Wellington Street

In which we take a stroll down a very strange lane.


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Factory 1 "The Trick-or-Treaters"

On Wellington Street

Their parents wouldn't help them purchase Halloween masks. Should have reconsidered. Shouldn't have been cheap. They should have at least made their children keep their mouths shut about it. Was a cool night. Lot's of kids on the street...still took several houses before people realized the kids weren't wearing masks.

My boy Noah decided he wanted to go as a skeleton this year. Can still smell the face paint under my finger nails. That pungent, awful smell. You never forget it...When I was a kid everyone used the face paints. Masks cost money. Was cheaper to throw something together. My family didn't have a lot of money back then. On really bad years we would sometimes stay home, my sister and I. We were embarrassed. I try not to let those memories affect my kids.

Noah, Beth and I left the house around seven. Margaret was at home. Figured it was best. Her face was a little swollen that day.

We heard screaming about twenty minutes after that. It was an older woman. House full of plants. Had lost her husband the other year. Loves kids though. Hands out the big candy bars. By the time I reached them she was already on the phone with police. The kids stood there, unfazed. Didn't seem to realize that anything was wrong. The stitches were fresh. Whatever he doped them with it was enough to make sure they didn't feel any pain.

I ran across the street. Noah and Beth followed.

Paranoia - A short story

On The Grey Flag

The old lady was staring at her. She knew it.

Four months ago, Julia had married the love of her life. Her husband, Mike had just been named head curator at the art museum where he was working in. She was three months pregnant with a boy they would call Joey and after Joey is born she would quit that stressful writing job of hers to be a full-time housewife. Nothing could go wrong in her perfect life.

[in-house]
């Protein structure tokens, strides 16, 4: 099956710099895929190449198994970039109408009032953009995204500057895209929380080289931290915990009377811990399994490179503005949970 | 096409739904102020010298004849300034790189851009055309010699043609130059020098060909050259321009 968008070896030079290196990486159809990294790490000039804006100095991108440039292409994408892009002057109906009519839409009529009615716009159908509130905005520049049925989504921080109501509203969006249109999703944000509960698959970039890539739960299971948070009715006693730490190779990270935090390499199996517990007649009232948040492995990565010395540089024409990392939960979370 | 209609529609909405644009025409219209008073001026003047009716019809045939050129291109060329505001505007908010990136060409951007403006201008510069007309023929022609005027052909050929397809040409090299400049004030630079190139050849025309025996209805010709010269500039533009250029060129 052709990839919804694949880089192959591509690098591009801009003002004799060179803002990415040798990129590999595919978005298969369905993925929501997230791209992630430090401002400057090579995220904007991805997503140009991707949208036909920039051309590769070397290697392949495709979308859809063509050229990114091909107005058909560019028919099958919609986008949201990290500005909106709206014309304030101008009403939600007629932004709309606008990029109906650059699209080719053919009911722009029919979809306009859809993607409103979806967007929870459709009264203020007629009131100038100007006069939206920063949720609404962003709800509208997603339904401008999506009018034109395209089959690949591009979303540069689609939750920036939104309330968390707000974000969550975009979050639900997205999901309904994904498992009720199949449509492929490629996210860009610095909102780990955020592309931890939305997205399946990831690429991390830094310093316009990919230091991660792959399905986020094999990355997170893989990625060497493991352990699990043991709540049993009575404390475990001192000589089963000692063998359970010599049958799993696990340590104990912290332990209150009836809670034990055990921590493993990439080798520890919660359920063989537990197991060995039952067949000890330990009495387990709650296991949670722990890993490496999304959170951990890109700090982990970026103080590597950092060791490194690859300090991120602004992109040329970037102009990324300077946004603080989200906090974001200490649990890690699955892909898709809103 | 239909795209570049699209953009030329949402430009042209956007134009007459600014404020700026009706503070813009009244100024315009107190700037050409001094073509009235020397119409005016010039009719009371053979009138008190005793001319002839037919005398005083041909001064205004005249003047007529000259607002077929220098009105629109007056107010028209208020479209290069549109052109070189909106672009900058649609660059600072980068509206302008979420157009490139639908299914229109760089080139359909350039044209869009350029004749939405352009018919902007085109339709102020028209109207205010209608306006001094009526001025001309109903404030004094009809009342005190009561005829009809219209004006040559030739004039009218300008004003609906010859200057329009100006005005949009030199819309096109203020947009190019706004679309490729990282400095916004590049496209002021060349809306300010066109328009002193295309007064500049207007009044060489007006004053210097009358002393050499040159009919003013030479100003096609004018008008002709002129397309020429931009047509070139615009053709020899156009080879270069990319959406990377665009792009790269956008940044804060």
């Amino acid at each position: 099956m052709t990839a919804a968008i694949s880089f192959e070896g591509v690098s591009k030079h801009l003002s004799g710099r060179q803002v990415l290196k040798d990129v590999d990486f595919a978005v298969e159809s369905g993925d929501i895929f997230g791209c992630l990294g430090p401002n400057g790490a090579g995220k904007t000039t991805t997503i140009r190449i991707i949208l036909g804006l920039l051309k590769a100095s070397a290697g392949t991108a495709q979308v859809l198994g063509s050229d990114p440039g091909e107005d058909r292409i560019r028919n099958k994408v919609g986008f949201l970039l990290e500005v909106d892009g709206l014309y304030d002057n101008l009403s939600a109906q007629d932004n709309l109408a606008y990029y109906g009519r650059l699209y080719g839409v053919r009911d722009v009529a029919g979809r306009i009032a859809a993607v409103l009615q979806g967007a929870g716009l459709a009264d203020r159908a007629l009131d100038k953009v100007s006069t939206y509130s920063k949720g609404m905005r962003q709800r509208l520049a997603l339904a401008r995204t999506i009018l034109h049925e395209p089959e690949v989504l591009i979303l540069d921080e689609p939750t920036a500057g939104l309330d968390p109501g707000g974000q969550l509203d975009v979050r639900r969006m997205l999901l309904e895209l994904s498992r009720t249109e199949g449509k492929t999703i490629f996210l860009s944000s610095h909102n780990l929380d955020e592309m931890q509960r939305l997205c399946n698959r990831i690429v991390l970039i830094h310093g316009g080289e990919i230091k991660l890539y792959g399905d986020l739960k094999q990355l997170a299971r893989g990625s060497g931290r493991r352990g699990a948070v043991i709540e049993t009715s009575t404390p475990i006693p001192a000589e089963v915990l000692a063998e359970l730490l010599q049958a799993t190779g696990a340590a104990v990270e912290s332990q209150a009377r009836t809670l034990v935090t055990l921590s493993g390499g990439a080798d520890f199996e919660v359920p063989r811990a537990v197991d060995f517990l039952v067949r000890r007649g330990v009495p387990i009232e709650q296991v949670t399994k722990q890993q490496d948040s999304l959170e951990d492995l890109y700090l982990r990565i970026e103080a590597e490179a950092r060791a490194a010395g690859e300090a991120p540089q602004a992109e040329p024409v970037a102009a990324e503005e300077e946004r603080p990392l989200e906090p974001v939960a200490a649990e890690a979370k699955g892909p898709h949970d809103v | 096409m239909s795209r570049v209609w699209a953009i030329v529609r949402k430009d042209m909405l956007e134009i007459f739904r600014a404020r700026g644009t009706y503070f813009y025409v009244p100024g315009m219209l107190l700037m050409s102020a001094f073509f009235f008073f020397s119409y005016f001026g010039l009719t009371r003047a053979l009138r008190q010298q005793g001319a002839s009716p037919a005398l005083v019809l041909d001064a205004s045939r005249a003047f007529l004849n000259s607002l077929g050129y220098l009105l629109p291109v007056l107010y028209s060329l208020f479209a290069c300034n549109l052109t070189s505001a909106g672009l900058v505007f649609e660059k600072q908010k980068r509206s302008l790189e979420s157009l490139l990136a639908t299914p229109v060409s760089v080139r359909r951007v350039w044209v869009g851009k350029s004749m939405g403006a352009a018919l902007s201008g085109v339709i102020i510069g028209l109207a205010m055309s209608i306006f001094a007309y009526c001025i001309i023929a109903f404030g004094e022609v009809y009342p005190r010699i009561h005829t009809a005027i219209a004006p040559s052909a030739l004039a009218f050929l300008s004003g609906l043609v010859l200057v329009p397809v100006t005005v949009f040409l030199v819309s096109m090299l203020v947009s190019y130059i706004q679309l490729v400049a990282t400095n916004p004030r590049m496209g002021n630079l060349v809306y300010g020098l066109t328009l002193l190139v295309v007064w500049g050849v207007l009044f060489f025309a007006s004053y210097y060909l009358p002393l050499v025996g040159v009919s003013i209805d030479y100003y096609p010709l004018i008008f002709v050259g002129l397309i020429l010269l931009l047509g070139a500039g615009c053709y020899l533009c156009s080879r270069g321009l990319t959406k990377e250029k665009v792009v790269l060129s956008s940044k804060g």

The day it arrived, Julia and Mike were busy unpacking their luggage from their trip to Venice when the doorbell rang. Julia ran out to get the door and when she opened it and looked down, there it was.

The package was encased by a bubble wrap, with an additional layer of plastic over it. At first glance it was about two feet tall and one foot wide. Julia carried it into the living room and unwrapped it. The rectangular wooden frame in the package was old, but kept in good condition. Flakes of the golden paint that coated it were coming off but it was still a beautiful frame, with very fine carvings of flowers at its corners. But Julia didn’t notice that, her eyes were fixed on the painting in the frame.

It was a portrait of an old lady who looked almost in her eighties. She had a sharp chin and high cheekbones and her pale skin was weathered and covered in wrinkles. The old lady’s graying hair was tied up in a bun and over it she wore a white bonnet. She had a hooked nose, almost too big for her face, with a sharp tip like the beak of a hawk. Below that nose she had very thin and dry lips. The edges of her mouth slanted slightly upward, giving her a smile that looked more like a smirk to Julia.

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